Fixed investment is considered one of the basic foundations of economic development. Large projects are capable of providing job opportunities to thousands of youth who join the workforce every year.

Fixed investment increased to Dh148.5bn in 2007 from Dh121bn in 2006. The ratio of investment to GDP reached 20.3 per cent last year. This high rate reflects the country's business environment, which encourages investment. Private sector investment reached Dh84.3bn in 2007 – 56.8 per cent of total investment. Investors, whether individuals or companies, are attracted to the UAE economy by the work environment, advanced infrastructure, streamlined rules and regulations and the ease of capital mobility.

Four sectors lead the development process in the country and account for more than 61.4 per cent of total investment.

The first two are the crude oil and manufacturing sector. Last year the oil sector invested Dh17.1bn – 11.5 per cent of total investments in drilling and digging projects as well as field development. The manufacturing sector is considered responsible for the diversification of income resources. Expenditure on industrial projects reached Dh25.3bn – 17 per cent of the total country's investments.

The other two sectors are services, transport and communication. The amount spent on roads and communication about Dh27.1 bn. The real estate sector witnessed great development, especially in luxurious housing, as it spent Dh21.7bn.

Total foreign trade reached 157.7 per cent of GDP in 2007, up from 144.3 per cent the year before. The trade balance surplus increased by 6.3 per cent in 2007, mostly due to the increase in exports from Dh534.6bn to Dh664.3bn in 2007. Oil and gas exports increased by 22.5 per cent. Re-exports increased by 32.4 per cent.

Despite the increase in imports, there was a surplus in the trade balance. Imports reached Dh486.6 billion in 2007, compared to Dh367.4bn in 2006.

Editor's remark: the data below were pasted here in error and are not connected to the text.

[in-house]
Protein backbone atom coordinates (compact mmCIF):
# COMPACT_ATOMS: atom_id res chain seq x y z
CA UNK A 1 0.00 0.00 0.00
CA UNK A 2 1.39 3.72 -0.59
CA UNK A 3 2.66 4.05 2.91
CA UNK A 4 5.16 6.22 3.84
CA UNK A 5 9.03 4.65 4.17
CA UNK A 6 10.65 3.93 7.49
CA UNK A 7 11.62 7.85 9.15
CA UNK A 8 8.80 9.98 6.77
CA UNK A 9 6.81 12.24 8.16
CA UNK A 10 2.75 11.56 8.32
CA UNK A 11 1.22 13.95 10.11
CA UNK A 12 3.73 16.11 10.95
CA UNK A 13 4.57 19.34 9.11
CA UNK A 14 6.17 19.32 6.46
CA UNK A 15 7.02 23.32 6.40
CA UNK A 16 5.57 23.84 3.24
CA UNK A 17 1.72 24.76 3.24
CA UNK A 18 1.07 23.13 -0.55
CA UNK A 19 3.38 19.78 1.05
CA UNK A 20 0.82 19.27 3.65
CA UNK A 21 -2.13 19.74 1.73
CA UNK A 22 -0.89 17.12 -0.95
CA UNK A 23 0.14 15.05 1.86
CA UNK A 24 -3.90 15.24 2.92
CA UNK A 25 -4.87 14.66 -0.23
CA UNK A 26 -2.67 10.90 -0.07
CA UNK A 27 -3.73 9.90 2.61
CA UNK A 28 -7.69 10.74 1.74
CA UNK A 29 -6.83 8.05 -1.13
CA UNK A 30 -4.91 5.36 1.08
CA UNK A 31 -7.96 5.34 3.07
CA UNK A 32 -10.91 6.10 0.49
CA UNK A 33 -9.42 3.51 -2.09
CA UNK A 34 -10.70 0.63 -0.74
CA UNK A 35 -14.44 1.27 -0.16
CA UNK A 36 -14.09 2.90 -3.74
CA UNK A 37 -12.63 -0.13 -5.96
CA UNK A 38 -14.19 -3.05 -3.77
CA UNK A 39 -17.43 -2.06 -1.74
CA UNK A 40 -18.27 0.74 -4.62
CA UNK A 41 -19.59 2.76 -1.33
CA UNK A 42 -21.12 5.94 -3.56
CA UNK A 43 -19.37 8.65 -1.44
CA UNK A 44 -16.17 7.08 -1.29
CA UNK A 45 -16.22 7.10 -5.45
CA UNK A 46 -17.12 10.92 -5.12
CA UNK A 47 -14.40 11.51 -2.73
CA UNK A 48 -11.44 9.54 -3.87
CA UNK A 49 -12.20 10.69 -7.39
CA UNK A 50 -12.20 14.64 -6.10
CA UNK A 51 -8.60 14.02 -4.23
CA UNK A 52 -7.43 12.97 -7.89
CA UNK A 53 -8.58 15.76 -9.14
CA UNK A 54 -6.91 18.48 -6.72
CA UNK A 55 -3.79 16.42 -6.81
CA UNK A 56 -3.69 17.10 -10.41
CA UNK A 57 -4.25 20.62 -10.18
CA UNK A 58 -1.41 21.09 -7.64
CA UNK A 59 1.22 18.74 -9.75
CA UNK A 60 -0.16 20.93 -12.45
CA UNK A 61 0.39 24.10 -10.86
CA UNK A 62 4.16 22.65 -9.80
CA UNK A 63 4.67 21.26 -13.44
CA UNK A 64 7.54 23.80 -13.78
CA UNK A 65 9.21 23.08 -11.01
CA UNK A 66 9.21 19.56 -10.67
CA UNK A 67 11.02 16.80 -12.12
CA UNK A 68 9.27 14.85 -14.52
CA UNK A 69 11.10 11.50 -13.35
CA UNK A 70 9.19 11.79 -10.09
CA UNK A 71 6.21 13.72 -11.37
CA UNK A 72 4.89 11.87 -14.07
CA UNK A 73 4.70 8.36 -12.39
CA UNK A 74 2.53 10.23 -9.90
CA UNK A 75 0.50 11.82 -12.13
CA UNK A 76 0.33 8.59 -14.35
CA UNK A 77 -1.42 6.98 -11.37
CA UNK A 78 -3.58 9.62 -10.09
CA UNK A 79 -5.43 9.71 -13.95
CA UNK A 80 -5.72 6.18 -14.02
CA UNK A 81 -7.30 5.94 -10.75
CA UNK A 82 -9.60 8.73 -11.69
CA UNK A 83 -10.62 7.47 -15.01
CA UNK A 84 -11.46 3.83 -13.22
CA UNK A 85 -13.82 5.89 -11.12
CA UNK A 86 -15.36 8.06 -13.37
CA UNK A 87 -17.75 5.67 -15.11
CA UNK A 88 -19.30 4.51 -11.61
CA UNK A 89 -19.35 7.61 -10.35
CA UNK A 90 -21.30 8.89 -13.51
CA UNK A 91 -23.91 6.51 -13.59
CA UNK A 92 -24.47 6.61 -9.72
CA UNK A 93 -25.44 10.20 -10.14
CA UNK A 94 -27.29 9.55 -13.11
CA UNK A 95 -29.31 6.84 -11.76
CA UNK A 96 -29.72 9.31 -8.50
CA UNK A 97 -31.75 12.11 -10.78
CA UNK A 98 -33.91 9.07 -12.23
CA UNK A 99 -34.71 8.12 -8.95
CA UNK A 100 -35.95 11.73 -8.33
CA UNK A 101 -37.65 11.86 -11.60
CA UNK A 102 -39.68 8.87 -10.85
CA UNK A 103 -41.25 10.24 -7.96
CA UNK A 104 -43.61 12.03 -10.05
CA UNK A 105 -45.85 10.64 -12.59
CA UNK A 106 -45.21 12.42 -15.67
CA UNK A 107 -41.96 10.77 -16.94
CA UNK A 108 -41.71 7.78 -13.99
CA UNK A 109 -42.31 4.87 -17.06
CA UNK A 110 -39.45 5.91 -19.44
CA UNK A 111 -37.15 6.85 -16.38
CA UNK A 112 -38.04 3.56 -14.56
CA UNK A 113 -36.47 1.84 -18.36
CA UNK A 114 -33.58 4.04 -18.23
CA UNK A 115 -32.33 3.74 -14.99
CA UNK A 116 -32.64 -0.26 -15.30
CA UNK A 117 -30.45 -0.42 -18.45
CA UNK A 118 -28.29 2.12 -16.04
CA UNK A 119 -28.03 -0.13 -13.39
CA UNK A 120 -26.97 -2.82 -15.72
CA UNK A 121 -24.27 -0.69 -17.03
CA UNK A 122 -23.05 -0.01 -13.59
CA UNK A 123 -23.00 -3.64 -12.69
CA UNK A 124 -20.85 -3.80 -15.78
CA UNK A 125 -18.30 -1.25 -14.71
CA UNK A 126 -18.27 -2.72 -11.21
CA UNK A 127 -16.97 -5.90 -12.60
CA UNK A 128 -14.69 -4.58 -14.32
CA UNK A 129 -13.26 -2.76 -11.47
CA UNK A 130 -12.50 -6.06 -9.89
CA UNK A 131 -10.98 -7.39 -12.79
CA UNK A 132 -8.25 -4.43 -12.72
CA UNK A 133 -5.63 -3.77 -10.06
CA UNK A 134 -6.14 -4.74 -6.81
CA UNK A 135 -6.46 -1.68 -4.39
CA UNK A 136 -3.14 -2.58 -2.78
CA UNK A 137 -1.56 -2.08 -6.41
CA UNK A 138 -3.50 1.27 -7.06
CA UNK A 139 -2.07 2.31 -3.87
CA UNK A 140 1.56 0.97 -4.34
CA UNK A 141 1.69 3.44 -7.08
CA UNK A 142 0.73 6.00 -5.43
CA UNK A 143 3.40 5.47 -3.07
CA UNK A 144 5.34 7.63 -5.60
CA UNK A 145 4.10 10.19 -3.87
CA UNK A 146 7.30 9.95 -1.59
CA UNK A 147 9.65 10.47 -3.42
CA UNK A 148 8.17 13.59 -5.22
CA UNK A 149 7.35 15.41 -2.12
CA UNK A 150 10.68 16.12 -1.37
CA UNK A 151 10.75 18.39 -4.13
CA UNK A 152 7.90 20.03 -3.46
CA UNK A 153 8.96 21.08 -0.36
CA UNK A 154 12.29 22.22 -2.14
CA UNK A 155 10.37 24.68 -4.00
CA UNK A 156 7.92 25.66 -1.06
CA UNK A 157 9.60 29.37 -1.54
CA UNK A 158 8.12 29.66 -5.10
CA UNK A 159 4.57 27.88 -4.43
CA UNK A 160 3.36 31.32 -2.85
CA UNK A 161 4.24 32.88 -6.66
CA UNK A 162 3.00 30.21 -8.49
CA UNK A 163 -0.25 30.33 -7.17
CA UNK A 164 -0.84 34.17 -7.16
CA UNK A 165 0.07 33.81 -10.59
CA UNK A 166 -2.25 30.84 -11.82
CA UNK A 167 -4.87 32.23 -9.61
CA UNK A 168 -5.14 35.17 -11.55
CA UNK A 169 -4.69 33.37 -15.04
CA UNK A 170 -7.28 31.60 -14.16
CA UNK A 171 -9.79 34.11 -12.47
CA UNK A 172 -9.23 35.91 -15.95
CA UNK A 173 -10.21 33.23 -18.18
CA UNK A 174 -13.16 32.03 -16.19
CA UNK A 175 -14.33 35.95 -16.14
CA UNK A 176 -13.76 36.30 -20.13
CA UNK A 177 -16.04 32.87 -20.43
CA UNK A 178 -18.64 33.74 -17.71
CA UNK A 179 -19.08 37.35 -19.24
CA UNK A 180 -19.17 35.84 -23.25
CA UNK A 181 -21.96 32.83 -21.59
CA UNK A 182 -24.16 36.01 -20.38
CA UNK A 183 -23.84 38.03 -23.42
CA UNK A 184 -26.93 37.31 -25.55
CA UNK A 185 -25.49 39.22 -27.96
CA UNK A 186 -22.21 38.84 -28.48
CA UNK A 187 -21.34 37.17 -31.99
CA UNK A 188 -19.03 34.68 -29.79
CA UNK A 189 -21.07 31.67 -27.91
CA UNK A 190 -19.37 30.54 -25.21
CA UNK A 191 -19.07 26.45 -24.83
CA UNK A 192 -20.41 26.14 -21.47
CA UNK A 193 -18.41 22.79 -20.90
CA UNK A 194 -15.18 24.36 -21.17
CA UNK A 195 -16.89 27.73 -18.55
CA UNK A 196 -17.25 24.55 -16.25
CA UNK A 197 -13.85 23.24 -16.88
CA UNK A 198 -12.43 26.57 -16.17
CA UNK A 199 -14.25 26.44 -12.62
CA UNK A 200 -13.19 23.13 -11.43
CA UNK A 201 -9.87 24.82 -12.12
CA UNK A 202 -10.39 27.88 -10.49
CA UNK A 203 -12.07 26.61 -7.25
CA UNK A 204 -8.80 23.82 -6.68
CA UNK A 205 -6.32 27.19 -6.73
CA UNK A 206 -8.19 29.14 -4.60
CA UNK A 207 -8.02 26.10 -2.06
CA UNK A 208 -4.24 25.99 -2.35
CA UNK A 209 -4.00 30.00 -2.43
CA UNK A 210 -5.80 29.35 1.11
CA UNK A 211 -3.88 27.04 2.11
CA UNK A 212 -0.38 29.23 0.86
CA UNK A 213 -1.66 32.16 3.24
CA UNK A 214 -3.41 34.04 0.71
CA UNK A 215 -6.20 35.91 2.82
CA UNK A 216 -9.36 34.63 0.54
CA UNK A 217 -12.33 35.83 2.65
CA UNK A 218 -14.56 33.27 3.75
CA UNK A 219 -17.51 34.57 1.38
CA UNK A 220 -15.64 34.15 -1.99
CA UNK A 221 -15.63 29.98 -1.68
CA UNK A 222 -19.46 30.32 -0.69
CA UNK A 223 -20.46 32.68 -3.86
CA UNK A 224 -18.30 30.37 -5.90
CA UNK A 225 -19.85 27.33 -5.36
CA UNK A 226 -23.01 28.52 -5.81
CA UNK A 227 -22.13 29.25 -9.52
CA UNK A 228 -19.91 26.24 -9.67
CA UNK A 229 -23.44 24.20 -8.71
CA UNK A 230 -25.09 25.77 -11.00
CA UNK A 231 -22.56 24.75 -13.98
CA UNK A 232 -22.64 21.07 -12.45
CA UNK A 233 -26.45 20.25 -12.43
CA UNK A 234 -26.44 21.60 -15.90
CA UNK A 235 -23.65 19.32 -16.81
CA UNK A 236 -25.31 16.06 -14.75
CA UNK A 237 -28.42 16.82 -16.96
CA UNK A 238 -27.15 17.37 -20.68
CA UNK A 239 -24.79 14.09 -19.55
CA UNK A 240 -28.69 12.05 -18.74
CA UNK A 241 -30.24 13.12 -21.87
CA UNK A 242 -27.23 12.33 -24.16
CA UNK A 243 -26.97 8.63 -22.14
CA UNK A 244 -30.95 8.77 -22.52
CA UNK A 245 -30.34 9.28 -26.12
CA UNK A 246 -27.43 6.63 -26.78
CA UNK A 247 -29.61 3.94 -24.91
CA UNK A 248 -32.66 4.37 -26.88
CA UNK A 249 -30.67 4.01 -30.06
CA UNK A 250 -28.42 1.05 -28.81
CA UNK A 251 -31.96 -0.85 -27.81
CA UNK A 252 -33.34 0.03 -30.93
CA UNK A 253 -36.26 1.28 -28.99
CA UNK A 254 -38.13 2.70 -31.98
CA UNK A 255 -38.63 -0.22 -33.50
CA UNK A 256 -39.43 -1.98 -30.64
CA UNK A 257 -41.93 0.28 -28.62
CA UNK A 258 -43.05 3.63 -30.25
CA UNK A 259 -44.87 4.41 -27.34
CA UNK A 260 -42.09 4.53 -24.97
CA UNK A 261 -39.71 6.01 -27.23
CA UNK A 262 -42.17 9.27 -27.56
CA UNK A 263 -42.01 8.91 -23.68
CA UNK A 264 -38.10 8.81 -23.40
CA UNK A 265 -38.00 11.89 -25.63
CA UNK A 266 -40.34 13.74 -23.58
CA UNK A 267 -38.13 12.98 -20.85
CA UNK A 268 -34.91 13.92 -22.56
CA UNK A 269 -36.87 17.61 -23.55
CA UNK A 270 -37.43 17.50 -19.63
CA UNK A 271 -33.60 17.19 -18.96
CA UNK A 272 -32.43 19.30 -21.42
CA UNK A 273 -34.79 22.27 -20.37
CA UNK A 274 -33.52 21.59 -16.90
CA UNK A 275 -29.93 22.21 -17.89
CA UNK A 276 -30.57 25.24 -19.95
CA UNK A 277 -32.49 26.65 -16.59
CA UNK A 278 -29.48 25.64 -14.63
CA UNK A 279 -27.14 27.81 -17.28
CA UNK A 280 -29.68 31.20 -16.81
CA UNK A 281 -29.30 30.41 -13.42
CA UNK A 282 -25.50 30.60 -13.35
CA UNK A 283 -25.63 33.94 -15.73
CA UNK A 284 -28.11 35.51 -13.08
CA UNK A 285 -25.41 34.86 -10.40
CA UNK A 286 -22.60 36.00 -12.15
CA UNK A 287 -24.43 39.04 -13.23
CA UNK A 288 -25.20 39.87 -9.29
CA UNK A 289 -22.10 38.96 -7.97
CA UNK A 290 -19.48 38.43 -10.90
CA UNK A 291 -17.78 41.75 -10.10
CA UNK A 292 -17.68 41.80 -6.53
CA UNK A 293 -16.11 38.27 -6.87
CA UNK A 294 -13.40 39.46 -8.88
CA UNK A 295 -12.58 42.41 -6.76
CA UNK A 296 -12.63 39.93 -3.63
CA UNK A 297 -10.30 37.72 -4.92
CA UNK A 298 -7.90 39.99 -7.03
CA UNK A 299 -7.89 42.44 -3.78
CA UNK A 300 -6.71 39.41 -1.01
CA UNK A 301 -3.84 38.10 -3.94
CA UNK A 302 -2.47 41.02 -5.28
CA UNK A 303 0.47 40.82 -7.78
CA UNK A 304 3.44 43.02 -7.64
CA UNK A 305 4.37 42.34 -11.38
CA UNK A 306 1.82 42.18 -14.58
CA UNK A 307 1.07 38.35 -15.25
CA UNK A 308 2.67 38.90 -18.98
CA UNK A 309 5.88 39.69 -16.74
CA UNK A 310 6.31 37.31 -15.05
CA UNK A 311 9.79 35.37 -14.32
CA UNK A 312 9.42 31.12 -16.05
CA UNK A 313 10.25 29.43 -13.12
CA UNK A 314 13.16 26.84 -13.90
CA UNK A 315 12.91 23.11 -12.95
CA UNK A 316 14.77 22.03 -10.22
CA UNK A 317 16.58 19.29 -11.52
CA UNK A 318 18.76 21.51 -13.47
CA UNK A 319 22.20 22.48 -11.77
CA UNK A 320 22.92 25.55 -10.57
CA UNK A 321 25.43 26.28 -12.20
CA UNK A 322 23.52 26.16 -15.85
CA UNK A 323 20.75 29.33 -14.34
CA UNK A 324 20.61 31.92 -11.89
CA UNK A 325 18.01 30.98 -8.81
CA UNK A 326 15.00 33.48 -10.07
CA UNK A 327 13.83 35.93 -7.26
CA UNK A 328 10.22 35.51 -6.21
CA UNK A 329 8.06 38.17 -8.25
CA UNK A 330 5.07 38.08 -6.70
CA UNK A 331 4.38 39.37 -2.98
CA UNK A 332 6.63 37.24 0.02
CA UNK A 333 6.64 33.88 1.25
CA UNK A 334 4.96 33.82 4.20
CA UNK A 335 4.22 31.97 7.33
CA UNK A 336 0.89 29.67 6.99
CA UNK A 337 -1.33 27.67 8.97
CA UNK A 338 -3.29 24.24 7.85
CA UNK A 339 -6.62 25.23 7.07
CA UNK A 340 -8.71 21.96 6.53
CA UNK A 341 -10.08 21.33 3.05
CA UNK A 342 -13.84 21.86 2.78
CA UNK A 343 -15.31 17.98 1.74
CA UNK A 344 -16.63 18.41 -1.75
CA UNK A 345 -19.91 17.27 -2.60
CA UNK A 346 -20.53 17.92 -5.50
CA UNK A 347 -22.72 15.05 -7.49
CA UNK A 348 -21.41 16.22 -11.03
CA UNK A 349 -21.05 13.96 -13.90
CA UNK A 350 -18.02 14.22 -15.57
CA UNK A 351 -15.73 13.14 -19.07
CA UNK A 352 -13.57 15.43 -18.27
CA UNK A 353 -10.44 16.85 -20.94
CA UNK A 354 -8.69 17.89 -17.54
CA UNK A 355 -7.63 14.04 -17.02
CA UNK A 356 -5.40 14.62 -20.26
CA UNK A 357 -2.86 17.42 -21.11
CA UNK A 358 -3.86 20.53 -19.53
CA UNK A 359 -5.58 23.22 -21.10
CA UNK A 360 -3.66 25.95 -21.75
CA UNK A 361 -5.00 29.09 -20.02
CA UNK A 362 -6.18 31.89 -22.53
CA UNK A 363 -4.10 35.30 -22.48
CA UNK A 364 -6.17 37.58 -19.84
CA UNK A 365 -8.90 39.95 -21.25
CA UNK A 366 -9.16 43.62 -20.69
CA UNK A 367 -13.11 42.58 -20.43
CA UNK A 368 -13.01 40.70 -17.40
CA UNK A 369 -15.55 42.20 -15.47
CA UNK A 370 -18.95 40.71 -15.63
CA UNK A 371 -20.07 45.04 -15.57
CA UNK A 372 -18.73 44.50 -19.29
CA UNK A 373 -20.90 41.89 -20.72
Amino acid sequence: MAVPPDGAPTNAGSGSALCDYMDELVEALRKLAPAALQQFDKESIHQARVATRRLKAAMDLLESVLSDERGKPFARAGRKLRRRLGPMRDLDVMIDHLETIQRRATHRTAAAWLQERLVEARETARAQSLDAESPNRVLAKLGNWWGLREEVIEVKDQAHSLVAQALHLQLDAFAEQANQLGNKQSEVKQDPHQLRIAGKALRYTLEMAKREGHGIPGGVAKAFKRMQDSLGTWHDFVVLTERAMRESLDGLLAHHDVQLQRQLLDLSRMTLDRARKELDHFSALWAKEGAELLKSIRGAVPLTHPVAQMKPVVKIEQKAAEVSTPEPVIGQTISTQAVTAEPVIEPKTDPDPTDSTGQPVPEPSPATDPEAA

Imports of capital, intermediate and consumer goods increased by 36 per cent due to increasing demand as well as global price increases and the depreciation of the US dollar. Free zone imports also experienced a remarkable increase of 19 per cent because of massive developments in free zone operations.

Commercial banks played an effective role in the hike in stocks and share prices in the market. Private sector credit increased from Dh385.8bn in 2006 to Dh530.8bn in 2007. In addition, monetary deposits increased from Dh120bn in 2006 to reach Dh181.7bn in 2007. Financial corporation sector consists of the Central Bank, considered as the monetary authority in the country and it includes 49 commercial banks which have 736 branches all over the UAE. There are two investment banks and 16 financing companies. There are 80 representative offices of foreign banks. In addition, there are 105 exchange companies having more than 457 offices in the country.

Economic growth alone is not sufficient to attain real development in its broad meaning which should include social and cultural development. At the time the UAE endeavours to raise its GDP, it is deeply concerned in human development through developing educational and technological skills. Here, there is a steady belief that man is the real power behind building the promising future and accomplishing all the economic gains.

The government realised that the guarantee of continuous development and achieving high standards of living is human investment through providing a set of complete and balanced services including education, health and social care needed to develop humane services to reach higher levels. – Emirates Business